Health

Kentucky Gov. Andy Beshear has asked schools, prisons and houses of worship to cancel or prepare to cancel services in an effort to slow the spread of the coronavirus.

Gov. Beshear’s measures came as the World Health Organization declared COVID-19 a pandemic on Wednesday. Cases have spread to more than 100 countries around the globe. In the United States, the Centers for Disease Control and Prevention has confirmed 938 cases in 38 states as well as the District of Columbia.

Eight people have tested positive in Kentucky for the virus as of Wednesday evening. Earlier in the day, Gov. Beshear issued a series of measures to minimize public interactions and avoid person to person transmission.

Beshear called on schools to develop plans to cancel within 72 hours, prisons to restrict access to visitors and houses of worship to cancel services this week.

“I don’t take this recommendation lightly and I’m an elected official, I know that it’s not the type of thing that’s popular,” Beshear said. “But these times require the courage to do the things that are going to protect the most vulnerable.”

He also canceled the Governor’s Prayer Breakfast, suspended out-of-state travel for state employees and urged more businesses to allow employees to work from home.

Louisville too, suspended its annual St. Patrick’s Day Parade, among other measures.

Meanwhile college and university officials have also issued new guidance on how classes will proceed in the wake of the virus.

Above all else, Beshear implored anyone over the age of 60 and those with underlying health conditions to take precautions, particularly those with heart, lung and kidney disease.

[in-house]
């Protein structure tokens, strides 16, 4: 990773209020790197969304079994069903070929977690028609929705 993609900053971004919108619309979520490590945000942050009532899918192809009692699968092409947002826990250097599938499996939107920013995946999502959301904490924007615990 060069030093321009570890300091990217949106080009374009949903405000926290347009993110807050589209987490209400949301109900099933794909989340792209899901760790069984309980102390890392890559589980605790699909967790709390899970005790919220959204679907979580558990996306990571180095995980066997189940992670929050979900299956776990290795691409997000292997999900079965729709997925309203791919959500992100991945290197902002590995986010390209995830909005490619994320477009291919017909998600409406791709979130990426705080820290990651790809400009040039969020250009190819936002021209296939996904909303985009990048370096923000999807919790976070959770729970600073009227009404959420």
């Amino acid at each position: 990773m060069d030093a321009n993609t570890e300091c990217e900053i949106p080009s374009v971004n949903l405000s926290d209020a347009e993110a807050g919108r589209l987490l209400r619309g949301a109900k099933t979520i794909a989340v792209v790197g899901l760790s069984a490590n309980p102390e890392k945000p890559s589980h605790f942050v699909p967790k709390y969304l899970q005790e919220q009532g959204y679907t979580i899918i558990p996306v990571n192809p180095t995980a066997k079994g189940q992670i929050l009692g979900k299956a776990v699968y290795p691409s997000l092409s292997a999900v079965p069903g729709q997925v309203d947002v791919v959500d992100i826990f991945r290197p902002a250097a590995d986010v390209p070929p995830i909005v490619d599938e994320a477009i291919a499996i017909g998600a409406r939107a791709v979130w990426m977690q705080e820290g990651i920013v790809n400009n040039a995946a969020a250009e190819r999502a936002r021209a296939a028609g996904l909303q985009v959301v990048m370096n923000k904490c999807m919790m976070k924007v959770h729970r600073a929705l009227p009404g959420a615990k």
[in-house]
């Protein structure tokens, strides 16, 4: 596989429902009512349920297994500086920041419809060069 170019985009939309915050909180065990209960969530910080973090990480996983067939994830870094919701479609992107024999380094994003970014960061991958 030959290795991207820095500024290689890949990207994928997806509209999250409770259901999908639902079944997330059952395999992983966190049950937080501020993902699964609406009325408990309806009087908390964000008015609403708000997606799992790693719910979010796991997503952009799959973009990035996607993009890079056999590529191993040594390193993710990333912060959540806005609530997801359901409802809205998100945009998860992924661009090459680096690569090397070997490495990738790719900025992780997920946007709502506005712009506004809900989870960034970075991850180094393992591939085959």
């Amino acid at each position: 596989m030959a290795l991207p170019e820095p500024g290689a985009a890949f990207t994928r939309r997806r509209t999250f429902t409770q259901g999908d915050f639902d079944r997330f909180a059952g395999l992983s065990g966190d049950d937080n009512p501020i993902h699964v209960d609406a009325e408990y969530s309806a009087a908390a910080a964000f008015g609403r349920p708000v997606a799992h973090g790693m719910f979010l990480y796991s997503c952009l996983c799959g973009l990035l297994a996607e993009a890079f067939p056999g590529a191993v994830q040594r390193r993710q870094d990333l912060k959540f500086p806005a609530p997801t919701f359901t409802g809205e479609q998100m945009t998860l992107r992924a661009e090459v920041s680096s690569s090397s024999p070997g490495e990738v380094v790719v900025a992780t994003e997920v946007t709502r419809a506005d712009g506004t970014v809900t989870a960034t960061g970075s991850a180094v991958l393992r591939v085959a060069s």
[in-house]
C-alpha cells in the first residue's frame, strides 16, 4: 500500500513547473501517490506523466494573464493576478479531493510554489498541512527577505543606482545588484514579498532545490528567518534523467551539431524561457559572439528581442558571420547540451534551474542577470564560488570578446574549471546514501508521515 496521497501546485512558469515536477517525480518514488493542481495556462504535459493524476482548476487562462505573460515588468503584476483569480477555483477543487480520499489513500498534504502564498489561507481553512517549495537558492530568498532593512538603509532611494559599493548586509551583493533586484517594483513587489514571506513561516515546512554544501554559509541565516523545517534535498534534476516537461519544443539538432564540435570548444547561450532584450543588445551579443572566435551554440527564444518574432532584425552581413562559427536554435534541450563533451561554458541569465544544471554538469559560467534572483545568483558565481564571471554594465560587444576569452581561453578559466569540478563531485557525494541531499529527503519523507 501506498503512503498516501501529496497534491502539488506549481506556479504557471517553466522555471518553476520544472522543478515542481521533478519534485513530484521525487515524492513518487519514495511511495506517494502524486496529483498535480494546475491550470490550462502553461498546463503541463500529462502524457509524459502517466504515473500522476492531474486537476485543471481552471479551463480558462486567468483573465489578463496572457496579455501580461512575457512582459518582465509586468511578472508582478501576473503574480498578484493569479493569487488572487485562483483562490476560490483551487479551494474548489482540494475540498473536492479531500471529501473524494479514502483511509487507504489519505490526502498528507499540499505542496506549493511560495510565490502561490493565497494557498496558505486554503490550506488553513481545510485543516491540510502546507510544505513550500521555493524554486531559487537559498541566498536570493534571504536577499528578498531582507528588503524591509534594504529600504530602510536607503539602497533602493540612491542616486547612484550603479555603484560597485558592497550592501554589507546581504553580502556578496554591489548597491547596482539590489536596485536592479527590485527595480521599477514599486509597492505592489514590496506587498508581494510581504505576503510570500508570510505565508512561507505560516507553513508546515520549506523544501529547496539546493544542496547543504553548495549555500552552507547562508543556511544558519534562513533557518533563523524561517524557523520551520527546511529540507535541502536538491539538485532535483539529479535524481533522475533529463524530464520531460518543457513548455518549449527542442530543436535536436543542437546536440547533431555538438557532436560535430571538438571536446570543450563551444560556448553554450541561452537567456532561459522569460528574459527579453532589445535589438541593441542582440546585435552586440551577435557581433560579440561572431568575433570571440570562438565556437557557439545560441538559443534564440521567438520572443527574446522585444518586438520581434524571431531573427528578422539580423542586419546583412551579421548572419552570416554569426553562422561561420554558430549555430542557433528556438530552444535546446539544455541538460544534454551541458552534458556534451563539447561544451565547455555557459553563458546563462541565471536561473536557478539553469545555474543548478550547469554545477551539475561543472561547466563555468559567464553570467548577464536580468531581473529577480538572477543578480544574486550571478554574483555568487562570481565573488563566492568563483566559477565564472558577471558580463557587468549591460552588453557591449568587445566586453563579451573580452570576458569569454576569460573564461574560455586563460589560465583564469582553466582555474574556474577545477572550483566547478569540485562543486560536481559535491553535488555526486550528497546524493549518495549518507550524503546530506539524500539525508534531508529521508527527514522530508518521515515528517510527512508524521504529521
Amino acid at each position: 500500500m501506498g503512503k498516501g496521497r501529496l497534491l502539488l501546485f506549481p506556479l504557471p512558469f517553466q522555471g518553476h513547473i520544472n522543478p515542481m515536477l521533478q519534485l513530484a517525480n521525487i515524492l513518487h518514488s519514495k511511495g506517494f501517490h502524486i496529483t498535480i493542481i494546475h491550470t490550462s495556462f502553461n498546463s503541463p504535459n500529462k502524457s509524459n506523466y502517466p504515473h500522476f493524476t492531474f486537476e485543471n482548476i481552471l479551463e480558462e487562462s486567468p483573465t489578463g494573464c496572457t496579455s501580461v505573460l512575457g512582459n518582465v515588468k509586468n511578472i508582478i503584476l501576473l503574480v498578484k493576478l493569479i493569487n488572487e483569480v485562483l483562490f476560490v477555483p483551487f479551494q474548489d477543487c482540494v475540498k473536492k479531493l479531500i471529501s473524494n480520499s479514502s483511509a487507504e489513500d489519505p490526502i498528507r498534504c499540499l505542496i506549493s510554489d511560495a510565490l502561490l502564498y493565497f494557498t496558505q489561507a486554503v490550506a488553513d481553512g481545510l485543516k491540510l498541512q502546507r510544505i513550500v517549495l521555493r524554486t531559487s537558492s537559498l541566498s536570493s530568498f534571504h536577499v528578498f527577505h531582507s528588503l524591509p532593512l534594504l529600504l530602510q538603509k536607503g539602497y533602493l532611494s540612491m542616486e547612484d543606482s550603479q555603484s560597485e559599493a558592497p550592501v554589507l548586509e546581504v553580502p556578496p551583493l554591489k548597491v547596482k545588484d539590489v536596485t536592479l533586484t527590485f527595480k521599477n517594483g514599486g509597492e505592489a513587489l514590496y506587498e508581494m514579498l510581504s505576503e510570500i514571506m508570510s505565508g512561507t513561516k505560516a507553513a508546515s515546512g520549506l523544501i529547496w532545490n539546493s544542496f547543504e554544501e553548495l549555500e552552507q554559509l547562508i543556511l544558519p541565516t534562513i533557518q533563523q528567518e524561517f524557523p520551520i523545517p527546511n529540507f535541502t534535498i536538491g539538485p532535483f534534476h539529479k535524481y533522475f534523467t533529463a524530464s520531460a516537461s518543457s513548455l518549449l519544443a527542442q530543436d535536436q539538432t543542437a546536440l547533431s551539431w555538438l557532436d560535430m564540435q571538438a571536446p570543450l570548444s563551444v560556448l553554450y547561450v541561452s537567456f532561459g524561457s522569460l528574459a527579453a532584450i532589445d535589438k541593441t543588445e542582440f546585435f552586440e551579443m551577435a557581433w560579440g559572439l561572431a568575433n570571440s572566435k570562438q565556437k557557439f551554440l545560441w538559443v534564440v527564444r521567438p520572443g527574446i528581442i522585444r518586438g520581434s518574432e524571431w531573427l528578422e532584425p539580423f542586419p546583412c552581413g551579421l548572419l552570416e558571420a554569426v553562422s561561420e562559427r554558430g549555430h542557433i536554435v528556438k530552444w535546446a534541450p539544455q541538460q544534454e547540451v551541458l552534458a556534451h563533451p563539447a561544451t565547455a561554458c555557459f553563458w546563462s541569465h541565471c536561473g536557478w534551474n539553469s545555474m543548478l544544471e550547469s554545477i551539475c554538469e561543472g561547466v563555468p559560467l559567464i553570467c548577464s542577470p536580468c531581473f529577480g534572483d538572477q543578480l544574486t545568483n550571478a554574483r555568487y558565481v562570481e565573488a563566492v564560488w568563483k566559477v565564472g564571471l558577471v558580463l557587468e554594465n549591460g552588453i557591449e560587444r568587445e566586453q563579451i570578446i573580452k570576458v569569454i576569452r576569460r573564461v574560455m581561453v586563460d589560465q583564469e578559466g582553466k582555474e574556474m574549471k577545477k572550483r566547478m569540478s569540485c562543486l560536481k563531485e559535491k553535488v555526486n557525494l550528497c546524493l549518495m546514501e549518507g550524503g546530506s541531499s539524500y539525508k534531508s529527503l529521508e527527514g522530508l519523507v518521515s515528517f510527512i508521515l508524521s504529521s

“Do not go places that there are large crowds and for these vulnerable populations and those over the age of 60 please, do not fly and do not get on a cruise ship for any reason whatsoever,” Beshear said.

The governor’s latest actions build on steps taken over the last week.

Last Friday, Beshear declared a state of emergency. He’s signed a series of executive orders to prevent price gouging, increase access to pharmaceuticals and waive fees related to coronavirus testing. On Tuesday, Beshear limited visitation to senior care and long-term care facilities.

Doctors say the governor’s efforts will help prevent a surge in cases of COVID-19 that could overwhelm the healthcare system.

It’s important to dampen the rate of transmissions to extend the use of healthcare resources, said Dr. Wayne Tuckson, Greater Louisville Medical Society Board Chair.

“There aren’t but so many beds in the emergency room, then there aren’t but so many beds in the hospital, and then there are even fewer beds in the intensive care units,” Tuckson said.

Eight Confirmed Cases

State and local officials provided a few more details on the eight confirmed cases in the Kentucky. All of the patients are in stable condition, Beshear said.

A resident who tested positive in Jefferson County has been discharged and will continue healing under quarantine at home, said Mayor Greg Fischer on Wednesday.

Of the five cases in Harrison County, Beshear said at least some of the patients are linked through a church. At least one of the patients is likely to be released in the coming days, he said.

There were no new details about the cases in Fayette County.

Public Health Recommendations

COVID-19 Symptoms include coughing, shortness of breath and fever.

Most of those who are those infected will have little to no symptoms, said Steven Stack, Kentucky public health commissioner. Children don’t appear to be significantly affected by the virus.

The state has recommendations for when to seek care on its website.

In order to limit transmission, residents should practice social distancing of at least six feet, wash their hands for at least 20 seconds, and cough and sneeze into the crook of their elbow, or use a tissue.

For more information about the virus, call The Kentucky Department of Public Health hotline at 1-800-722-5725.

Ryan Van Velzer is WFPL's Energy and Environment Reporter.